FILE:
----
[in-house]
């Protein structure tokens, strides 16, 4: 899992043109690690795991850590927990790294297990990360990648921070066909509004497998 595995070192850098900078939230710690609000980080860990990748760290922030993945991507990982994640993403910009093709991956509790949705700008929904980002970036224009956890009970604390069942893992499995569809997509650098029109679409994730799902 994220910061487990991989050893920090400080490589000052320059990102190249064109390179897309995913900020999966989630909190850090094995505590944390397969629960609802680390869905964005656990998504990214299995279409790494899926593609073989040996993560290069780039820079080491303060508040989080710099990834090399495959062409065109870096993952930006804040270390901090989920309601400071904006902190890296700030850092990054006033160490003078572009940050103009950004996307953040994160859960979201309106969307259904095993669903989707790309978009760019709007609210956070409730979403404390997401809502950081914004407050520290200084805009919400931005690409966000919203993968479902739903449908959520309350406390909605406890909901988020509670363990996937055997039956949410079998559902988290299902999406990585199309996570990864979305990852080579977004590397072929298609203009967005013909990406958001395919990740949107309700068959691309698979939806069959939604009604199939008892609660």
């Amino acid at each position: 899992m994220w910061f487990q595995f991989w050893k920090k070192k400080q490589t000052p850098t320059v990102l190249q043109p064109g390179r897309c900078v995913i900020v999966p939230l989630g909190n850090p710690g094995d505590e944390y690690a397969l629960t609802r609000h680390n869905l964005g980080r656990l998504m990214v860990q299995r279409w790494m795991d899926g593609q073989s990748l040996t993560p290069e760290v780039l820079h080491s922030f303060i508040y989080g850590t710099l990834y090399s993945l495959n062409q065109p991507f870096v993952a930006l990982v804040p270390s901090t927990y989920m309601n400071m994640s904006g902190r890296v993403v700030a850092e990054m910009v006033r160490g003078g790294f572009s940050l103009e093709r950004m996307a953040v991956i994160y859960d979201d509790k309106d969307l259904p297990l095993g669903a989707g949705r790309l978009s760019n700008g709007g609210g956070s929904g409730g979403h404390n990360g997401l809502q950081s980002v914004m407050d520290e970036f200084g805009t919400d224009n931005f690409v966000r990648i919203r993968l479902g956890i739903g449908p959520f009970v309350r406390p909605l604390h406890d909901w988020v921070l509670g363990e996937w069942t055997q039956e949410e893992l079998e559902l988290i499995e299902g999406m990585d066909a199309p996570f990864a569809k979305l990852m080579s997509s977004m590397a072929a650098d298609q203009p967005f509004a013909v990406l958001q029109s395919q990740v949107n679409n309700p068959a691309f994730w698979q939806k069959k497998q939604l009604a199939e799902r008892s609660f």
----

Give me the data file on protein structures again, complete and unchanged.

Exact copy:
[in-house]
């Protein structure tokens, strides 16, 4: 899992043109690690795991850590927990790294297990990360990648921070066909509004497998 595995070192850098900078939230710690609000980080860990990748760290922030993945991507990982994640993403910009093709991956509790949705700008929904980002970036224009956890009970604390069942893992499995569809997509650098029109679409994730799902 994220910061487990991989050893920090400080490589000052320059990102190249064109390179897309995913900020999966989630909190850090094995505590944390397969629960609802680390869905964005656990998504990214299995279409790494899926593609073989040996993560290069780039820079080491303060508040989080710099990834090399495959062409065109870096993952930006804040270390901090989920309601400071904006902190890296700030850092990054006033160490003078572009940050103009950004996307953040994160859960979201309106969307259904095993669903989707790309978009760019709007609210956070409730979403404390997401809502950081914004407050520290200084805009919400931005690409966000919203993968479902739903449908959520309350406390909605406890909901988020509670363990996937055997039956949410079998559902988290299902999406990585199309996570990864979305990852080579977004590397072929298609203009967005013909990406958001395919990740949107309700068959691309698979939806069959939604009604199939008892609660």
């Amino acid at each position: 899992m994220w910061f487990q595995f991989w050893k920090k070192k400080q490589t000052p850098t320059v990102l190249q043109p064109g390179r897309c900078v995913i900020v999966p939230l989630g909190n850090p710690g094995d505590e944390y690690a397969l629960t609802r609000h680390n869905l964005g980080r656990l998504m990214v860990q299995r279409w790494m795991d899926g593609q073989s990748l040996t993560p290069e760290v780039l820079h080491s922030f303060i508040y989080g850590t710099l990834y090399s993945l495959n062409q065109p991507f870096v993952a930006l990982v804040p270390s901090t927990y989920m309601n400071m994640s904006g902190r890296v993403v700030a850092e990054m910009v006033r160490g003078g790294f572009s940050l103009e093709r950004m996307a953040v991956i994160y859960d979201d509790k309106d969307l259904p297990l095993g669903a989707g949705r790309l978009s760019n700008g709007g609210g956070s929904g409730g979403h404390n990360g997401l809502q950081s980002v914004m407050d520290e970036f200084g805009t919400d224009n931005f690409v966000r990648i919203r993968l479902g956890i739903g449908p959520f009970v309350r406390p909605l604390h406890d909901w988020v921070l509670g363990e996937w069942t055997q039956e949410e893992l079998e559902l988290i499995e299902g999406m990585d066909a199309p996570f990864a569809k979305l990852m080579s997509s977004m590397a072929a650098d298609q203009p967005f509004a013909v990406l958001q029109s395919q990740v949107n679409n309700p068959a691309f994730w698979q939806k069959k497998q939604l009604a199939e799902r008892s609660f």